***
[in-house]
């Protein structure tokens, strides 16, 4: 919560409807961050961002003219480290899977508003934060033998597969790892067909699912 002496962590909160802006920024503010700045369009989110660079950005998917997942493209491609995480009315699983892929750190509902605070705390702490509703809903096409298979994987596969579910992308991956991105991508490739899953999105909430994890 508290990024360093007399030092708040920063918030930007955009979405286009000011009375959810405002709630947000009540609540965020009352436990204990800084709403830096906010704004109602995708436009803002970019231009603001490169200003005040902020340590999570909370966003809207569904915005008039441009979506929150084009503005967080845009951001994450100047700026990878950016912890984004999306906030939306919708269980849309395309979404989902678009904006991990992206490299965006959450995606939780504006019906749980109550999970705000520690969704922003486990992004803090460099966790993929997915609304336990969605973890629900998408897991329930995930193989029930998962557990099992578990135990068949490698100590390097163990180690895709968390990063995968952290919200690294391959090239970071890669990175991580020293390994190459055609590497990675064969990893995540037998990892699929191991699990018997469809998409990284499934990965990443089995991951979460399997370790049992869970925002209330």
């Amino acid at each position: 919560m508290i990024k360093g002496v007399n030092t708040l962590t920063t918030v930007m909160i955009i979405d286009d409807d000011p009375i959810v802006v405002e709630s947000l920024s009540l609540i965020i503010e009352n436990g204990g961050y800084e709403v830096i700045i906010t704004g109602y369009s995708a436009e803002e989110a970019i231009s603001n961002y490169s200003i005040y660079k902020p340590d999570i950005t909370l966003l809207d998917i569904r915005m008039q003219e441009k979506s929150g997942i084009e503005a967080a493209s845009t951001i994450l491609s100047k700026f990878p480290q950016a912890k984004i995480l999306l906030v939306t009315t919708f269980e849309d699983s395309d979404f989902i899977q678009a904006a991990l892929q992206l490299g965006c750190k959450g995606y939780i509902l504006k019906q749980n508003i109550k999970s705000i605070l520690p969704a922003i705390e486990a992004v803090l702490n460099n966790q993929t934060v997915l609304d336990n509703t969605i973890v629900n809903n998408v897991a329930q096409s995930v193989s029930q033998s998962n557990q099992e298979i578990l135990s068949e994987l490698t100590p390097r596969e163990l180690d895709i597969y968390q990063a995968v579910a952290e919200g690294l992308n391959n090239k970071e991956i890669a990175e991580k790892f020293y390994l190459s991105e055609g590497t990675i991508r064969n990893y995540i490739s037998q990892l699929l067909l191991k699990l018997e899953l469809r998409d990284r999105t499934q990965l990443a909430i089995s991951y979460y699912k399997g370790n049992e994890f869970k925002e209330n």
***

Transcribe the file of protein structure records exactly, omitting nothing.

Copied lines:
[in-house]
């Protein structure tokens, strides 16, 4: 919560409807961050961002003219480290899977508003934060033998597969790892067909699912 002496962590909160802006920024503010700045369009989110660079950005998917997942493209491609995480009315699983892929750190509902605070705390702490509703809903096409298979994987596969579910992308991956991105991508490739899953999105909430994890 508290990024360093007399030092708040920063918030930007955009979405286009000011009375959810405002709630947000009540609540965020009352436990204990800084709403830096906010704004109602995708436009803002970019231009603001490169200003005040902020340590999570909370966003809207569904915005008039441009979506929150084009503005967080845009951001994450100047700026990878950016912890984004999306906030939306919708269980849309395309979404989902678009904006991990992206490299965006959450995606939780504006019906749980109550999970705000520690969704922003486990992004803090460099966790993929997915609304336990969605973890629900998408897991329930995930193989029930998962557990099992578990135990068949490698100590390097163990180690895709968390990063995968952290919200690294391959090239970071890669990175991580020293390994190459055609590497990675064969990893995540037998990892699929191991699990018997469809998409990284499934990965990443089995991951979460399997370790049992869970925002209330």
């Amino acid at each position: 919560m508290i990024k360093g002496v007399n030092t708040l962590t920063t918030v930007m909160i955009i979405d286009d409807d000011p009375i959810v802006v405002e709630s947000l920024s009540l609540i965020i503010e009352n436990g204990g961050y800084e709403v830096i700045i906010t704004g109602y369009s995708a436009e803002e989110a970019i231009s603001n961002y490169s200003i005040y660079k902020p340590d999570i950005t909370l966003l809207d998917i569904r915005m008039q003219e441009k979506s929150g997942i084009e503005a967080a493209s845009t951001i994450l491609s100047k700026f990878p480290q950016a912890k984004i995480l999306l906030v939306t009315t919708f269980e849309d699983s395309d979404f989902i899977q678009a904006a991990l892929q992206l490299g965006c750190k959450g995606y939780i509902l504006k019906q749980n508003i109550k999970s705000i605070l520690p969704a922003i705390e486990a992004v803090l702490n460099n966790q993929t934060v997915l609304d336990n509703t969605i973890v629900n809903n998408v897991a329930q096409s995930v193989s029930q033998s998962n557990q099992e298979i578990l135990s068949e994987l490698t100590p390097r596969e163990l180690d895709i597969y968390q990063a995968v579910a952290e919200g690294l992308n391959n090239k970071e991956i890669a990175e991580k790892f020293y390994l190459s991105e055609g590497t990675i991508r064969n990893y995540i490739s037998q990892l699929l067909l191991k699990l018997e899953l469809r998409d990284r999105t499934q990965l990443a909430i089995s991951y979460y699912k399997g370790n049992e994890f869970k925002e209330n």